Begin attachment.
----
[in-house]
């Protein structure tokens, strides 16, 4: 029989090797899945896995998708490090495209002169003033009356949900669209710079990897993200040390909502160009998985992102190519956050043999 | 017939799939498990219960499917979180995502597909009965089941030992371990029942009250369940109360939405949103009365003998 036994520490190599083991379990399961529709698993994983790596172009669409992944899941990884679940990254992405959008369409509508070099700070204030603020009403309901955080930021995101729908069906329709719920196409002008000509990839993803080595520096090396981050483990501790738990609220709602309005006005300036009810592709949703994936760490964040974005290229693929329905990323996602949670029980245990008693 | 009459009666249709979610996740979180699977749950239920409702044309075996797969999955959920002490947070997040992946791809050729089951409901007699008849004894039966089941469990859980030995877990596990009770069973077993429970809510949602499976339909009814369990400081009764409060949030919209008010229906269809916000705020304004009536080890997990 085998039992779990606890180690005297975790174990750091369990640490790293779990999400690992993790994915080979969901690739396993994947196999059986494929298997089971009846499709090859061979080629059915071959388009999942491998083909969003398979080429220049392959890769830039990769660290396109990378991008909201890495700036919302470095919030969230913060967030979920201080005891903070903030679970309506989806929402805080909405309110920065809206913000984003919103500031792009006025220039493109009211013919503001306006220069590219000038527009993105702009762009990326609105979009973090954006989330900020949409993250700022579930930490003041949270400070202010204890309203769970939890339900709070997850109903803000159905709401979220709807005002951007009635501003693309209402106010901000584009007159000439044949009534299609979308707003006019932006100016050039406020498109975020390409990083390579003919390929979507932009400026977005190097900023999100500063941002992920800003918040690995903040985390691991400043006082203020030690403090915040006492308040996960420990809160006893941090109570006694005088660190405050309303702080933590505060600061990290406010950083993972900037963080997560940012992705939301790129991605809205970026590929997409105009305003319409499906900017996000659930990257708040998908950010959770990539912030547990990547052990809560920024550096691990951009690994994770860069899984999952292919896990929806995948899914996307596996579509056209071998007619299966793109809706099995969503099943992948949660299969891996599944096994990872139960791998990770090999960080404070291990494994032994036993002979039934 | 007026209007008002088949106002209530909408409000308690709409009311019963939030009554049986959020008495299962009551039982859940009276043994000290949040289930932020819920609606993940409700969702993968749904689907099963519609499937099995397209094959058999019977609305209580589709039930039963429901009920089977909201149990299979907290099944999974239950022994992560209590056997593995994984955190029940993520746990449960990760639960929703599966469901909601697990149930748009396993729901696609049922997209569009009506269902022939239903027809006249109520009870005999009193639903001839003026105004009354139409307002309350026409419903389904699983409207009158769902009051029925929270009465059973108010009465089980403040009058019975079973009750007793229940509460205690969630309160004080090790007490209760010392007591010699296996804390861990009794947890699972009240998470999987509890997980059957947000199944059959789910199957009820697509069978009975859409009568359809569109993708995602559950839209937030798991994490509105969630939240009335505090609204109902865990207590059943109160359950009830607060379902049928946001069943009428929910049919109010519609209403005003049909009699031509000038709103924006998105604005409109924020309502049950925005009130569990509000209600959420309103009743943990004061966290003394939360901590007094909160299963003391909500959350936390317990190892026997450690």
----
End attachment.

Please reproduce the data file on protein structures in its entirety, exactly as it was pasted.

[in-house]
């Protein structure tokens, strides 16, 4: 029989090797899945896995998708490090495209002169003033009356949900669209710079990897993200040390909502160009998985992102190519956050043999 | 017939799939498990219960499917979180995502597909009965089941030992371990029942009250369940109360939405949103009365003998 036994520490190599083991379990399961529709698993994983790596172009669409992944899941990884679940990254992405959008369409509508070099700070204030603020009403309901955080930021995101729908069906329709719920196409002008000509990839993803080595520096090396981050483990501790738990609220709602309005006005300036009810592709949703994936760490964040974005290229693929329905990323996602949670029980245990008693 | 009459009666249709979610996740979180699977749950239920409702044309075996797969999955959920002490947070997040992946791809050729089951409901007699008849004894039966089941469990859980030995877990596990009770069973077993429970809510949602499976339909009814369990400081009764409060949030919209008010229906269809916000705020304004009536080890997990 085998039992779990606890180690005297975790174990750091369990640490790293779990999400690992993790994915080979969901690739396993994947196999059986494929298997089971009846499709090859061979080629059915071959388009999942491998083909969003398979080429220049392959890769830039990769660290396109990378991008909201890495700036919302470095919030969230913060967030979920201080005891903070903030679970309506989806929402805080909405309110920065809206913000984003919103500031792009006025220039493109009211013919503001306006220069590219000038527009993105702009762009990326609105979009973090954006989330900020949409993250700022579930930490003041949270400070202010204890309203769970939890339900709070997850109903803000159905709401979220709807005002951007009635501003693309209402106010901000584009007159000439044949009534299609979308707003006019932006100016050039406020498109975020390409990083390579003919390929979507932009400026977005190097900023999100500063941002992920800003918040690995903040985390691991400043006082203020030690403090915040006492308040996960420990809160006893941090109570006694005088660190405050309303702080933590505060600061990290406010950083993972900037963080997560940012992705939301790129991605809205970026590929997409105009305003319409499906900017996000659930990257708040998908950010959770990539912030547990990547052990809560920024550096691990951009690994994770860069899984999952292919896990929806995948899914996307596996579509056209071998007619299966793109809706099995969503099943992948949660299969891996599944096994990872139960791998990770090999960080404070291990494994032994036993002979039934 | 007026209007008002088949106002209530909408409000308690709409009311019963939030009554049986959020008495299962009551039982859940009276043994000290949040289930932020819920609606993940409700969702993968749904689907099963519609499937099995397209094959058999019977609305209580589709039930039963429901009920089977909201149990299979907290099944999974239950022994992560209590056997593995994984955190029940993520746990449960990760639960929703599966469901909601697990149930748009396993729901696609049922997209569009009506269902022939239903027809006249109520009870005999009193639903001839003026105004009354139409307002309350026409419903389904699983409207009158769902009051029925929270009465059973108010009465089980403040009058019975079973009750007793229940509460205690969630309160004080090790007490209760010392007591010699296996804390861990009794947890699972009240998470999987509890997980059957947000199944059959789910199957009820697509069978009975859409009568359809569109993708995602559950839209937030798991994490509105969630939240009335505090609204109902865990207590059943109160359950009830607060379902049928946001069943009428929910049919109010519609209403005003049909009699031509000038709103924006998105604005409109924020309502049950925005009130569990509000209600959420309103009743943990004061966290003394939360901590007094909160299963003391909500959350936390317990190892026997450690």